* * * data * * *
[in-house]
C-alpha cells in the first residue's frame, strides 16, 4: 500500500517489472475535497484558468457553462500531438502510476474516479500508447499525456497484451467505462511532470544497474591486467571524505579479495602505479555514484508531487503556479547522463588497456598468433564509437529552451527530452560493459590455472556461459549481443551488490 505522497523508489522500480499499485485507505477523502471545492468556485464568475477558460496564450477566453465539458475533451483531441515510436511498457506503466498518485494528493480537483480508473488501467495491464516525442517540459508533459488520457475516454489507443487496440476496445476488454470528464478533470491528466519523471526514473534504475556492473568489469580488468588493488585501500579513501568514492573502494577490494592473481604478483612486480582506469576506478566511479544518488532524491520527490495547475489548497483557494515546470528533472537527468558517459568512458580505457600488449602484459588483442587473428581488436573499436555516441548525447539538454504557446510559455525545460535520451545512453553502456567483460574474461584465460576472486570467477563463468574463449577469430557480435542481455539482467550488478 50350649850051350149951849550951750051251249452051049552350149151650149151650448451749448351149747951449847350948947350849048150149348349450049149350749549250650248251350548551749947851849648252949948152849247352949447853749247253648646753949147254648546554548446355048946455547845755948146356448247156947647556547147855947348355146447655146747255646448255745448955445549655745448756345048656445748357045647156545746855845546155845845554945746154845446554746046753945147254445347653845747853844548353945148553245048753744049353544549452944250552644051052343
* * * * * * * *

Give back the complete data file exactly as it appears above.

[in-house]
C-alpha cells in the first residue's frame, strides 16, 4: 500500500517489472475535497484558468457553462500531438502510476474516479500508447499525456497484451467505462511532470544497474591486467571524505579479495602505479555514484508531487503556479547522463588497456598468433564509437529552451527530452560493459590455472556461459549481443551488490 505522497523508489522500480499499485485507505477523502471545492468556485464568475477558460496564450477566453465539458475533451483531441515510436511498457506503466498518485494528493480537483480508473488501467495491464516525442517540459508533459488520457475516454489507443487496440476496445476488454470528464478533470491528466519523471526514473534504475556492473568489469580488468588493488585501500579513501568514492573502494577490494592473481604478483612486480582506469576506478566511479544518488532524491520527490495547475489548497483557494515546470528533472537527468558517459568512458580505457600488449602484459588483442587473428581488436573499436555516441548525447539538454504557446510559455525545460535520451545512453553502456567483460574474461584465460576472486570467477563463468574463449577469430557480435542481455539482467550488478 50350649850051350149951849550951750051251249452051049552350149151650149151650448451749448351149747951449847350948947350849048150149348349450049149350749549250650248251350548551749947851849648252949948152849247352949447853749247253648646753949147254648546554548446355048946455547845755948146356448247156947647556547147855947348355146447655146747255646448255745448955445549655745448756345048656445748357045647156545746855845546155845845554945746154845446554746046753945147254445347653845747853844548353945148553245048753744049353544549452944250552644051052343